As the world teeters on the brink of a wild hope that an effective vaccine is on the horizon, it reminds me that Hope is one thing we gardeners are pretty good at. Actually Hope and Patience are the two things we need in abundance, to enjoy our wonderful hobby.
To illustrate these admirable qualities, let’s get going with some cutting back, tidying up round the roses and planting a pot of hyacinths among other things………………………
Fleecing the fleabane
I love a good fleabane, and the Mexican variety (Erigeron karvinskianus) is one of the best. Being a soppy old romantic at heart, I love the way this pretty little spreader softens all the edges of a harsh run of paving or insinuates itself in the corners of stone steps and walls. Its bright little daisies look very much like the daisies you find in a lawn and I do like the way they open white and then turn pink – a pretty two-toned effect that looks just right in a cottage-y garden amongst the roses.
These plants are said to like ground that doesn’t dry out, but they seem super-happy along my very sunny south-facing path, thriving in the same conditions as the Californian poppies – in other words, no ‘artificial’ watering at all, ever!
They flower for weeks and weeks at about 1′ (30 cm) high from early May onwards, and the bees and insects love them. I like to give them a fairly hearty snip-over at the end of June – they will then keep flowering and flowering right through till, well…..now. Mine are finally faltering though, so it’s time to cut the whole top growth right off back to the ground.
There are lots of things in the garden that I don’t cut back until the spring to leave cover and seedheads for wildlife, but I do with these daisies. They are ‘herbaceous’ so this would all die off anyway, and if left on, the matted wiry brown stems always become a haven for the hundreds of overwintering snails that lurk in this garden.
For the etymologists among you, it has the folk-name of fleabane because people thought that fleas were repelled or poisoned by it. And even better, the name Erigeron comes from the Ancient Greek for ‘old man early in the day’ – possibly because of its white-haired early-appearing seed-cases or the downy leaves of some species. Don’t know about you, but early in the day, my old man is not ALWAYS a thing of beauty, but there you are……..
Hyacinths to cheer the winter
Laura wowed us last year with her stupendous pot-grown purple hyacinths (check out the feature pic!), and if you hanker after something similar to cheer up the dark winter days, get yourself some prepared hyacinth bulbs now. The preparation they have received is that they have already been given special heat-treatment that will make them flower earlier than untreated ones. You may be a bit late to have them in flower for Christmas, I’m afraid, but I reckon that January and February are the months when you might be in most need of their colour and scent, anyway.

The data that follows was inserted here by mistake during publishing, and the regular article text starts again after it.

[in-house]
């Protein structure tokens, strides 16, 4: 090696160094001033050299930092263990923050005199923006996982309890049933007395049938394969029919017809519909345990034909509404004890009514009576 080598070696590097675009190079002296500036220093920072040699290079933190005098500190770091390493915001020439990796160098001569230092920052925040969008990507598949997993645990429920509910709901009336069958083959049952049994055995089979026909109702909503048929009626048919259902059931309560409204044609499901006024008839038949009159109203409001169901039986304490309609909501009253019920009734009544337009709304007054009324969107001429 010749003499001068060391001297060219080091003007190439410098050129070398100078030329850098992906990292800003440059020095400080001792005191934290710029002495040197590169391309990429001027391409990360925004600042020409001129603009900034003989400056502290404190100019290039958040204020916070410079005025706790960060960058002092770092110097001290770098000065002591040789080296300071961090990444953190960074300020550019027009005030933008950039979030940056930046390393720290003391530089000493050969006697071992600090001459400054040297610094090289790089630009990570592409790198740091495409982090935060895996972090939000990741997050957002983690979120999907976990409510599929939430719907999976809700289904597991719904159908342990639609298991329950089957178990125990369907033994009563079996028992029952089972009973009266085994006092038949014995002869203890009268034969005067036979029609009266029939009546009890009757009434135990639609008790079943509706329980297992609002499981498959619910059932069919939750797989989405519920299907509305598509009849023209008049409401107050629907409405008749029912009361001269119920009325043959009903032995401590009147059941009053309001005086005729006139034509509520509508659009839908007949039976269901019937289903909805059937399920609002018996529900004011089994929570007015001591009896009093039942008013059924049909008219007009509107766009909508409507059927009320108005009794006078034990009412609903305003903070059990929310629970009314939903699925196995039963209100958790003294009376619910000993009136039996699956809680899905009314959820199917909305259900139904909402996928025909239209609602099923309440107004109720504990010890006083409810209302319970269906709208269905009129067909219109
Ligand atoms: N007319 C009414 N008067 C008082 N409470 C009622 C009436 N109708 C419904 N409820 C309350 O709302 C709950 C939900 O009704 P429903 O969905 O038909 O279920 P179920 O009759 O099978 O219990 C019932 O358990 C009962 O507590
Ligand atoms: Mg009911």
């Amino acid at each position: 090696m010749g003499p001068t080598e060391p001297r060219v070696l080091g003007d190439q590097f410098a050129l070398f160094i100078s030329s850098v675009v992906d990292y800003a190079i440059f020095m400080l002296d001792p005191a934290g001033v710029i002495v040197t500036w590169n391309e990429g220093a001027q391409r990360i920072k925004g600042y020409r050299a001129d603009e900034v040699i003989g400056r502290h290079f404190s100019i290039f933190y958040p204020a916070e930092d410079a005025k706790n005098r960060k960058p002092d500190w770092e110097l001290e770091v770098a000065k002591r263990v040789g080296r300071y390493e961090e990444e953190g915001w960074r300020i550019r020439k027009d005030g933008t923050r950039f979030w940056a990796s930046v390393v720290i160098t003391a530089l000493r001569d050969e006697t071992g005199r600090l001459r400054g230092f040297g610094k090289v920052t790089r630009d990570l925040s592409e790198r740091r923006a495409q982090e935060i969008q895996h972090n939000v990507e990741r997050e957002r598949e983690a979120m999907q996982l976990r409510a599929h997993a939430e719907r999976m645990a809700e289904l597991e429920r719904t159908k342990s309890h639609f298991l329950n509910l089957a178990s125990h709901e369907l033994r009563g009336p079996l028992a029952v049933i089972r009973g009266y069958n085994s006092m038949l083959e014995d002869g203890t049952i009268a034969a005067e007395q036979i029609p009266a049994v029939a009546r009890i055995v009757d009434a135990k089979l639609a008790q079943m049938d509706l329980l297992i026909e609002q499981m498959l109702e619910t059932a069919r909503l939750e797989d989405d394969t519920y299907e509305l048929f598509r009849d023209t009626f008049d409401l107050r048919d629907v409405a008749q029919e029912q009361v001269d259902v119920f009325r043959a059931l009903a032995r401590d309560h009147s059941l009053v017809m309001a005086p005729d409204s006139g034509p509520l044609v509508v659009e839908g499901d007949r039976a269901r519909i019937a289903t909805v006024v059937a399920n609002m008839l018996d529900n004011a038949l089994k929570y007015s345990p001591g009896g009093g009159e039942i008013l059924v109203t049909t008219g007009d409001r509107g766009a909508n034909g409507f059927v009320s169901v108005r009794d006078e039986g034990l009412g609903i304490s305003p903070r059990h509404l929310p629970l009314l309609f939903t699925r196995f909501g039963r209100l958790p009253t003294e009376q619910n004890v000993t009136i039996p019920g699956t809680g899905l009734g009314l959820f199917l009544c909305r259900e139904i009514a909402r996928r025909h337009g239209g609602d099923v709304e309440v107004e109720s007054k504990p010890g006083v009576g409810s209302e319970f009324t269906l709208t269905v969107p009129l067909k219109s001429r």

- Fill your chosen pot to within about 3″(5-6 cm) from the top with bulb fibre. or compost and set your bulbs in, close together but not touching.
2. Pack more compost around them so that just their noses are poking above it.
3. Firm the soil and water the pot.
4. Put it somewhere dark and cool – shed, garage, cellar….. You could put a black bin bag over it to exclude the light. Water the pot again if it starts to dry out.
5. Once the shoots are a couple of inches long (it will take 6-10 weeks), bring the pot indoors and put it in a bright, cool place – nowhere hot, though, like near a radiator, or they will just flop about all over the shop. They should start flowering in about 3 weeks. One good tip for longer-lasting flowers is to keep them in your bright COOL place – porch, conservatory, cold greenhouse, cold frame etc., and only bring them into your warm house for brief special moments. Once they have finished flowering, you can plant them out into the garden to flower at the normal time – mid-spring – the following year.
Rhubarb, rhubarb – one of the great joys of the spring garden – such a delicious combination of tartness and sweetness!
If you want to start your own rhubarb patch – and who wouldn’t? – you should find pot-grown sections of dormant crowns in the garden centres now. Rhubarb likes good living so plant it in a nice open sunny site, having first dug it over well and mixed in some garden compost. Mulch it with manure and keep it watered.
I know its going to be tempting, but it’s much better NOT to harvest any stems the first spring after planting. Let your new plant really get established for a year first.
If you already have rhubarb, but your clump has been there for a few years and is losing vigour, dig it up now. Improve the soil with good compost and then only replant the outermost younger sections of the clump, not the old middle bit which you can discard.
- November is prime tulip-planting time – such a glorious array of colours and shapes! – check out a piece I wrote on how to do this in an earlier blog. Link is at the bottom.
- Keep checking your stored fruit, potatoes, onions etc. It’s alarming how quickly one bad apple can………….you know the rest.
- Be really vigilant about collecting up all the fallen leaves around roses that suffered from blackspot this summer. This disfiguring fungus can unfortunately overwinter and re-infect your roses next year.
My piece about planting tulips is here.
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